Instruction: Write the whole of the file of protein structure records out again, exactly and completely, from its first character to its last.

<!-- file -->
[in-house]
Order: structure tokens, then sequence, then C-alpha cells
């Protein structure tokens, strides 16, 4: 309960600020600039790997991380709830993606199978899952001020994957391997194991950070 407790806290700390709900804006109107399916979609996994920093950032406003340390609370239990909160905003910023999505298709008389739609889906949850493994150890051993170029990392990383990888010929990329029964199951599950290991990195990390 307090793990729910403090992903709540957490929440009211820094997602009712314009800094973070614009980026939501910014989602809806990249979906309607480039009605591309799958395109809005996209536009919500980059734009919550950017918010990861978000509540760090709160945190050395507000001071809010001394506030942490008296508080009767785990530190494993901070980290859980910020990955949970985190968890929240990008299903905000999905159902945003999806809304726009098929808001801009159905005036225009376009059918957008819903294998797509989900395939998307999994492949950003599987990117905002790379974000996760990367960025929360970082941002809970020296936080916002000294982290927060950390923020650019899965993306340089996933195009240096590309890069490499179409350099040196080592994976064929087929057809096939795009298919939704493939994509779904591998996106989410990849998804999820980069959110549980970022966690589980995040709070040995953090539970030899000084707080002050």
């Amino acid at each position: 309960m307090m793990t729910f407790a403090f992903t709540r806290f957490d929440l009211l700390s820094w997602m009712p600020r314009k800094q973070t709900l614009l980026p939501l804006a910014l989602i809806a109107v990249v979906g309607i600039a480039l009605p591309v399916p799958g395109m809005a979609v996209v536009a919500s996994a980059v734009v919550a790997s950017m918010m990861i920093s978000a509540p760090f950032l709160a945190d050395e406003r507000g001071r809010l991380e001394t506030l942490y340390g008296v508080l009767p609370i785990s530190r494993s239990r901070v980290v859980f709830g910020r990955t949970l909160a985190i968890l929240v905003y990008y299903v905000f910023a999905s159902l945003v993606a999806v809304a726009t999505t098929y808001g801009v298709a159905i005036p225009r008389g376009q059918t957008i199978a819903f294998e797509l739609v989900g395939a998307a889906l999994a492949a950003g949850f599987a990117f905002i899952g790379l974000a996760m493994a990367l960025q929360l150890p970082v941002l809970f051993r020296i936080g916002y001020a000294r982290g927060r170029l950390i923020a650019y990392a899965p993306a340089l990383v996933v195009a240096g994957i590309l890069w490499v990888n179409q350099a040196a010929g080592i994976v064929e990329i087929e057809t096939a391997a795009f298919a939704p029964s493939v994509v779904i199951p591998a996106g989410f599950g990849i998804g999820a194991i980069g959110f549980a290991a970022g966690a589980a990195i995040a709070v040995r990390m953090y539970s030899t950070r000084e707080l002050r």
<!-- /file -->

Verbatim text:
[in-house]
Order: structure tokens, then sequence, then C-alpha cells
């Protein structure tokens, strides 16, 4: 309960600020600039790997991380709830993606199978899952001020994957391997194991950070 407790806290700390709900804006109107399916979609996994920093950032406003340390609370239990909160905003910023999505298709008389739609889906949850493994150890051993170029990392990383990888010929990329029964199951599950290991990195990390 307090793990729910403090992903709540957490929440009211820094997602009712314009800094973070614009980026939501910014989602809806990249979906309607480039009605591309799958395109809005996209536009919500980059734009919550950017918010990861978000509540760090709160945190050395507000001071809010001394506030942490008296508080009767785990530190494993901070980290859980910020990955949970985190968890929240990008299903905000999905159902945003999806809304726009098929808001801009159905005036225009376009059918957008819903294998797509989900395939998307999994492949950003599987990117905002790379974000996760990367960025929360970082941002809970020296936080916002000294982290927060950390923020650019899965993306340089996933195009240096590309890069490499179409350099040196080592994976064929087929057809096939795009298919939704493939994509779904591998996106989410990849998804999820980069959110549980970022966690589980995040709070040995953090539970030899000084707080002050």
């Amino acid at each position: 309960m307090m793990t729910f407790a403090f992903t709540r806290f957490d929440l009211l700390s820094w997602m009712p600020r314009k800094q973070t709900l614009l980026p939501l804006a910014l989602i809806a109107v990249v979906g309607i600039a480039l009605p591309v399916p799958g395109m809005a979609v996209v536009a919500s996994a980059v734009v919550a790997s950017m918010m990861i920093s978000a509540p760090f950032l709160a945190d050395e406003r507000g001071r809010l991380e001394t506030l942490y340390g008296v508080l009767p609370i785990s530190r494993s239990r901070v980290v859980f709830g910020r990955t949970l909160a985190i968890l929240v905003y990008y299903v905000f910023a999905s159902l945003v993606a999806v809304a726009t999505t098929y808001g801009v298709a159905i005036p225009r008389g376009q059918t957008i199978a819903f294998e797509l739609v989900g395939a998307a889906l999994a492949a950003g949850f599987a990117f905002i899952g790379l974000a996760m493994a990367l960025q929360l150890p970082v941002l809970f051993r020296i936080g916002y001020a000294r982290g927060r170029l950390i923020a650019y990392a899965p993306a340089l990383v996933v195009a240096g994957i590309l890069w490499v990888n179409q350099a040196a010929g080592i994976v064929e990329i087929e057809t096939a391997a795009f298919a939704p029964s493939v994509v779904i199951p591998a996106g989410f599950g990849i998804g999820a194991i980069g959110f549980a290991a970022g966690a589980a990195i995040a709070v040995r990390m953090y539970s030899t950070r000084e707080l002050r």